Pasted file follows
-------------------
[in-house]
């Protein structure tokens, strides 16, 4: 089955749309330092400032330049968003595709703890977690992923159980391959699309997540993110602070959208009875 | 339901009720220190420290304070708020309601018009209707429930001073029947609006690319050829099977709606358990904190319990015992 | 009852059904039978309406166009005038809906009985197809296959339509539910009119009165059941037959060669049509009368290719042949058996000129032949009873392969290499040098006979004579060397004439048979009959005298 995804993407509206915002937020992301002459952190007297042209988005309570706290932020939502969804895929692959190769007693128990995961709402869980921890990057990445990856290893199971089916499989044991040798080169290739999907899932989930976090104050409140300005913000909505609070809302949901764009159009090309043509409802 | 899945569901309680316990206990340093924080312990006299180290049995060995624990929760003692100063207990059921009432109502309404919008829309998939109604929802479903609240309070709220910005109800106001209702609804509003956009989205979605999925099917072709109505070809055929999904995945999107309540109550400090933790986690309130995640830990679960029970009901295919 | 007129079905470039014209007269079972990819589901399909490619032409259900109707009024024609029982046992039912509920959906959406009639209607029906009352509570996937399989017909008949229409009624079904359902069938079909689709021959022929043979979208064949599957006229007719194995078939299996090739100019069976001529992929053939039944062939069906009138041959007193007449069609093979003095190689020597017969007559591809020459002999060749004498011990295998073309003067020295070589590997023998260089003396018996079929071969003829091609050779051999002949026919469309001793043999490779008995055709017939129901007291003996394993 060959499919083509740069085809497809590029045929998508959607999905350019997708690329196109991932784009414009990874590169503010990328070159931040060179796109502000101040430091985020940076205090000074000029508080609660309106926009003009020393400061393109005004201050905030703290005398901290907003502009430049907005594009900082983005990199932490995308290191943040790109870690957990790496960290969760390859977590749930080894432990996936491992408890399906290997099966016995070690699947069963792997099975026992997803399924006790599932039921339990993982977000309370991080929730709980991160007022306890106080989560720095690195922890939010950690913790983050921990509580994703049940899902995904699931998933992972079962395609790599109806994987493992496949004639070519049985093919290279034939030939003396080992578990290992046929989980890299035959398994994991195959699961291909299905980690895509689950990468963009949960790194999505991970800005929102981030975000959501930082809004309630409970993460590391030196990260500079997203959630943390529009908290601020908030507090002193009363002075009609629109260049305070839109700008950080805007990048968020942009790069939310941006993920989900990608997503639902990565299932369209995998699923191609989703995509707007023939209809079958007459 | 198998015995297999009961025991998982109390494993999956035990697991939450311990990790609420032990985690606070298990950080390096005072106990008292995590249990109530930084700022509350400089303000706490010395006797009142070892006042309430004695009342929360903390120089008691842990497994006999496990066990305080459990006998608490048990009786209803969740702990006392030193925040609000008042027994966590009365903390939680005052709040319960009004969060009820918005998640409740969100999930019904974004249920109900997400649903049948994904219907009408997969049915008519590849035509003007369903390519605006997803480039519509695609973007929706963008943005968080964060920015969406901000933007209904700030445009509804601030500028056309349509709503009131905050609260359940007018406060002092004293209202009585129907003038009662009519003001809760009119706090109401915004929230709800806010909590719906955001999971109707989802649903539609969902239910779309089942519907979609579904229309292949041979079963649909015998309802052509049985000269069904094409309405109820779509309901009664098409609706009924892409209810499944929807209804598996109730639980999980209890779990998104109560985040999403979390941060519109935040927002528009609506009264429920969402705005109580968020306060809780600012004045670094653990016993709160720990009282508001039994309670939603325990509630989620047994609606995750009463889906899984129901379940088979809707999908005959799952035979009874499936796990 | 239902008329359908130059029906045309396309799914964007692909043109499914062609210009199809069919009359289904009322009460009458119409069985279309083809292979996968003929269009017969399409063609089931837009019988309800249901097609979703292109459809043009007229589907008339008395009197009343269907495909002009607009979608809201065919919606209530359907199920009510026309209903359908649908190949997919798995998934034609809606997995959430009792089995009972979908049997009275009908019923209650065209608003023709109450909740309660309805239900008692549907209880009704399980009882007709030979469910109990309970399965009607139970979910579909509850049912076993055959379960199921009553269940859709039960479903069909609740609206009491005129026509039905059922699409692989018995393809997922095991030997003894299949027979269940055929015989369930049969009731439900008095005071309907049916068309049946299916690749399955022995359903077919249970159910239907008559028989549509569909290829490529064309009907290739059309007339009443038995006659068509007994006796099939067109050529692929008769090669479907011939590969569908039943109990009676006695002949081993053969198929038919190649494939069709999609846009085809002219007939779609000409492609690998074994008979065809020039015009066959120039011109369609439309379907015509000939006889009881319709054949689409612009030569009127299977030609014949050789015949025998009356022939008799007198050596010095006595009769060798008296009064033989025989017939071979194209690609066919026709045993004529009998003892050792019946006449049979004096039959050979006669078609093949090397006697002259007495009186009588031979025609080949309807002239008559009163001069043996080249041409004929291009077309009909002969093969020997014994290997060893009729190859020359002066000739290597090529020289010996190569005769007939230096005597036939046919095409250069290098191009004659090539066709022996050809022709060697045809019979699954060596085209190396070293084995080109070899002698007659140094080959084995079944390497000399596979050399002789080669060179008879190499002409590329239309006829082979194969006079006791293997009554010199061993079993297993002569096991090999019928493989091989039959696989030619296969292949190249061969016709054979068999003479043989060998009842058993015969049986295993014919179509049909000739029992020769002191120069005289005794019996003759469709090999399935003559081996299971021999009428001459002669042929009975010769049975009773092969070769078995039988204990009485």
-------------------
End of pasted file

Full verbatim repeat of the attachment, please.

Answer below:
[in-house]
């Protein structure tokens, strides 16, 4: 089955749309330092400032330049968003595709703890977690992923159980391959699309997540993110602070959208009875 | 339901009720220190420290304070708020309601018009209707429930001073029947609006690319050829099977709606358990904190319990015992 | 009852059904039978309406166009005038809906009985197809296959339509539910009119009165059941037959060669049509009368290719042949058996000129032949009873392969290499040098006979004579060397004439048979009959005298 995804993407509206915002937020992301002459952190007297042209988005309570706290932020939502969804895929692959190769007693128990995961709402869980921890990057990445990856290893199971089916499989044991040798080169290739999907899932989930976090104050409140300005913000909505609070809302949901764009159009090309043509409802 | 899945569901309680316990206990340093924080312990006299180290049995060995624990929760003692100063207990059921009432109502309404919008829309998939109604929802479903609240309070709220910005109800106001209702609804509003956009989205979605999925099917072709109505070809055929999904995945999107309540109550400090933790986690309130995640830990679960029970009901295919 | 007129079905470039014209007269079972990819589901399909490619032409259900109707009024024609029982046992039912509920959906959406009639209607029906009352509570996937399989017909008949229409009624079904359902069938079909689709021959022929043979979208064949599957006229007719194995078939299996090739100019069976001529992929053939039944062939069906009138041959007193007449069609093979003095190689020597017969007559591809020459002999060749004498011990295998073309003067020295070589590997023998260089003396018996079929071969003829091609050779051999002949026919469309001793043999490779008995055709017939129901007291003996394993 060959499919083509740069085809497809590029045929998508959607999905350019997708690329196109991932784009414009990874590169503010990328070159931040060179796109502000101040430091985020940076205090000074000029508080609660309106926009003009020393400061393109005004201050905030703290005398901290907003502009430049907005594009900082983005990199932490995308290191943040790109870690957990790496960290969760390859977590749930080894432990996936491992408890399906290997099966016995070690699947069963792997099975026992997803399924006790599932039921339990993982977000309370991080929730709980991160007022306890106080989560720095690195922890939010950690913790983050921990509580994703049940899902995904699931998933992972079962395609790599109806994987493992496949004639070519049985093919290279034939030939003396080992578990290992046929989980890299035959398994994991195959699961291909299905980690895509689950990468963009949960790194999505991970800005929102981030975000959501930082809004309630409970993460590391030196990260500079997203959630943390529009908290601020908030507090002193009363002075009609629109260049305070839109700008950080805007990048968020942009790069939310941006993920989900990608997503639902990565299932369209995998699923191609989703995509707007023939209809079958007459 | 198998015995297999009961025991998982109390494993999956035990697991939450311990990790609420032990985690606070298990950080390096005072106990008292995590249990109530930084700022509350400089303000706490010395006797009142070892006042309430004695009342929360903390120089008691842990497994006999496990066990305080459990006998608490048990009786209803969740702990006392030193925040609000008042027994966590009365903390939680005052709040319960009004969060009820918005998640409740969100999930019904974004249920109900997400649903049948994904219907009408997969049915008519590849035509003007369903390519605006997803480039519509695609973007929706963008943005968080964060920015969406901000933007209904700030445009509804601030500028056309349509709503009131905050609260359940007018406060002092004293209202009585129907003038009662009519003001809760009119706090109401915004929230709800806010909590719906955001999971109707989802649903539609969902239910779309089942519907979609579904229309292949041979079963649909015998309802052509049985000269069904094409309405109820779509309901009664098409609706009924892409209810499944929807209804598996109730639980999980209890779990998104109560985040999403979390941060519109935040927002528009609506009264429920969402705005109580968020306060809780600012004045670094653990016993709160720990009282508001039994309670939603325990509630989620047994609606995750009463889906899984129901379940088979809707999908005959799952035979009874499936796990 | 239902008329359908130059029906045309396309799914964007692909043109499914062609210009199809069919009359289904009322009460009458119409069985279309083809292979996968003929269009017969399409063609089931837009019988309800249901097609979703292109459809043009007229589907008339008395009197009343269907495909002009607009979608809201065919919606209530359907199920009510026309209903359908649908190949997919798995998934034609809606997995959430009792089995009972979908049997009275009908019923209650065209608003023709109450909740309660309805239900008692549907209880009704399980009882007709030979469910109990309970399965009607139970979910579909509850049912076993055959379960199921009553269940859709039960479903069909609740609206009491005129026509039905059922699409692989018995393809997922095991030997003894299949027979269940055929015989369930049969009731439900008095005071309907049916068309049946299916690749399955022995359903077919249970159910239907008559028989549509569909290829490529064309009907290739059309007339009443038995006659068509007994006796099939067109050529692929008769090669479907011939590969569908039943109990009676006695002949081993053969198929038919190649494939069709999609846009085809002219007939779609000409492609690998074994008979065809020039015009066959120039011109369609439309379907015509000939006889009881319709054949689409612009030569009127299977030609014949050789015949025998009356022939008799007198050596010095006595009769060798008296009064033989025989017939071979194209690609066919026709045993004529009998003892050792019946006449049979004096039959050979006669078609093949090397006697002259007495009186009588031979025609080949309807002239008559009163001069043996080249041409004929291009077309009909002969093969020997014994290997060893009729190859020359002066000739290597090529020289010996190569005769007939230096005597036939046919095409250069290098191009004659090539066709022996050809022709060697045809019979699954060596085209190396070293084995080109070899002698007659140094080959084995079944390497000399596979050399002789080669060179008879190499002409590329239309006829082979194969006079006791293997009554010199061993079993297993002569096991090999019928493989091989039959696989030619296969292949190249061969016709054979068999003479043989060998009842058993015969049986295993014919179509049909000739029992020769002191120069005289005794019996003759469709090999399935003559081996299971021999009428001459002669042929009975010769049975009773092969070769078995039988204990009485």